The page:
After the last night’s Oscars, it’s fair to say that the Academy appears divided among itself. Despite having the most diverse pool of Oscars winners in history, including Regina King with a deserved Best Supporting Actress Oscar for If Beale Street Could Talk, Ruth E. Carter for Best Costumes for Black Panther, and especially Spike Lee finally winning a competitive Oscar, here for his phenomenal work on BlacKkKlansman, the Academy nevertheless bestowed its top prize on a film plagued with credible criticisms of being a white savior movie. Green Book might be a feel-good crowd-pleaser, but the crowd it is pleasing is skewed by the mere fact the protagonist is not Don Shirley (Mahershala Ali) but his white driver played by Viggo Mortensen.
This ironic divergence of tastes and impulses was crystallized when Samuel L. Jackson and Brie Larson—just happening to be there to promote Captain Marvel—read out the awards for Best Original Screenplay and Best Adapted Screenplay. One went to a very old-fashioned view of race relations (practically exclaiming, “Can’t we all just get along?”) and the other went, finally, to Spike Lee. Accepting his Screenplay Oscar nearly 30 years after he lost the same prize for Do the Right Thing, Lee had an exuberant moment as he jumped into Jackson’s arms, reuniting with a friend who he first worked with on Do the Right Thing, and then contextualized his win in the history of slavery and racism in America.
… He then went on to see Green Book take home Best Picture later in the night. It’s been reported by those in the room that Lee got out of his seat in frustration after Green Book’s Best Picture win was announced and almost left the auditorium before having an apparently intimate conversation with BlacKkKlansman producer Jordan Peele. He still kept his back to his seat, but not before having his back pointed to Green Book’s acceptance speech.
His feelings, however, soon became public when he did a post-Oscars presser. Thanks to The Hollywood Reporter video below, viewers can see Lee enter the room elated, yet also visibly frustrated, pacing the stage with a glass of champagne in his hand and chagrin on his face. Opening a conversation with the press by saying, “This is my sixth glass and you know why.” He soon spelled it out when asked if his BlacKkKlansman win atones for losing Best Original Screenplay for Do the Right Thing—a year where his seminal classic on race relations went ignored from Best Picture and Best Director nominations while the antiquated Driving Miss Daisy took home the top prize of the night.
“I’m snake-bit,” Lee said. “I mean, every time somebody is driving somebody, I lose. But they changed the seating arrangement!” After a laugh, however, he did add, “But in ’89 I didn’t get nominated, for this one we did,” referring to Best Picture.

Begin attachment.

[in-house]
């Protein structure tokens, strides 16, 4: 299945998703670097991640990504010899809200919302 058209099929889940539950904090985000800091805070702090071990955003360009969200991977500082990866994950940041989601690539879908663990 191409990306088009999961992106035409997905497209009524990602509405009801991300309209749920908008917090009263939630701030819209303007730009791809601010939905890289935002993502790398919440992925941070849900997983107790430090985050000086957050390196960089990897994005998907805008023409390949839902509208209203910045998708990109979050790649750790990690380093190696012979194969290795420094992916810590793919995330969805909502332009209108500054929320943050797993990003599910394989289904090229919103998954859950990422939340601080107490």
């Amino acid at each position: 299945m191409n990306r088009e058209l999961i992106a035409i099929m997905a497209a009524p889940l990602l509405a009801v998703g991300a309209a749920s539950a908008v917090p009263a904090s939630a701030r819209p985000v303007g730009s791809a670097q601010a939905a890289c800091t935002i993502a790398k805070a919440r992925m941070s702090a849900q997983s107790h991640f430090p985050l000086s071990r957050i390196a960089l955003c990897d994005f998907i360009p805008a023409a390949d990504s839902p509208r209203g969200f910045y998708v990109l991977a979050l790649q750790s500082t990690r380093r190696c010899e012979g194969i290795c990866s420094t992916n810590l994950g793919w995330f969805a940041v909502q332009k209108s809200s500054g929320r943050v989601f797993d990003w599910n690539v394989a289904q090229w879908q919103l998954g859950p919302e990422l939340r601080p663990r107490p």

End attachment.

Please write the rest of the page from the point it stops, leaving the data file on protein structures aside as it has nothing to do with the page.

Lee was then directly asked about his reaction to Green Book winning Best Picture, and his leaving his seat. After joking he needed another sip of his champagne, he eventually answered, “I thought it was courtside at the [Madison Square] Garden. The ref made a bad call.”
Some will undoubtedly take issue with Lee’s frankness on the subject, but he did make his comments in mostly good humor and undeniable candor. It gets to the crux of this year’s Oscars having a split personality. Literally in the span of a few moments, they can honor BlacKkKlansman, a film about the pervasiveness of white supremacy that draws a line between the 1970s KKK and Charlottesville in 2017, and Green Book, a film that treats racism as solely a period piece issue that can be solved by a white guy inviting a black man to dinner. One film acknowledges the complexity and unending messiness of a problem that’s deeply seated in our culture, and the other codifies it into an admittedly affable buddy movie. But is affable a term that should describe the Best Picture of the Year, especially in a year where (unlike Green Book) black filmmakers are dealing with this subject in a far more nuanced way?
Beyond BlacKkKlansman, Barry Jenkins’ If Beale Street Could Talk, Steve McQueen’s Widows, and Boots Riley’s Sorry to Bother You all offered nuanced and challenging perspectives on the black American experience, including that of the black woman’s experience in the first two films’ cases, and none of them were nominated for Best Picture. Two of them were not nominated for anything. Meanwhile, other subversive and innovative films like The Favourite could pull a major upset in the Best Leading Actress category, seeing a sincerely overjoyed Olivia Colman take home a well-deserved Oscar, but at the same time safe commercial fare like Bohemian Rhapsody, that also soft-pedals the darker moments and more taboo aspects of Freddie Mercury’s life, can be one of the night’s big winners taking home four Oscars, including for Best Leading Actor, Rami Malek.
It does feel like one step forward (or two if you count Colman) and then three steps back. Which might be why for all of the Academy’s attempts to become more diverse and inclusive, we still can end up in the same place as 30 years ago when Driving Miss Daisy won. Only, as Spike said, with slightly different seating arrangements.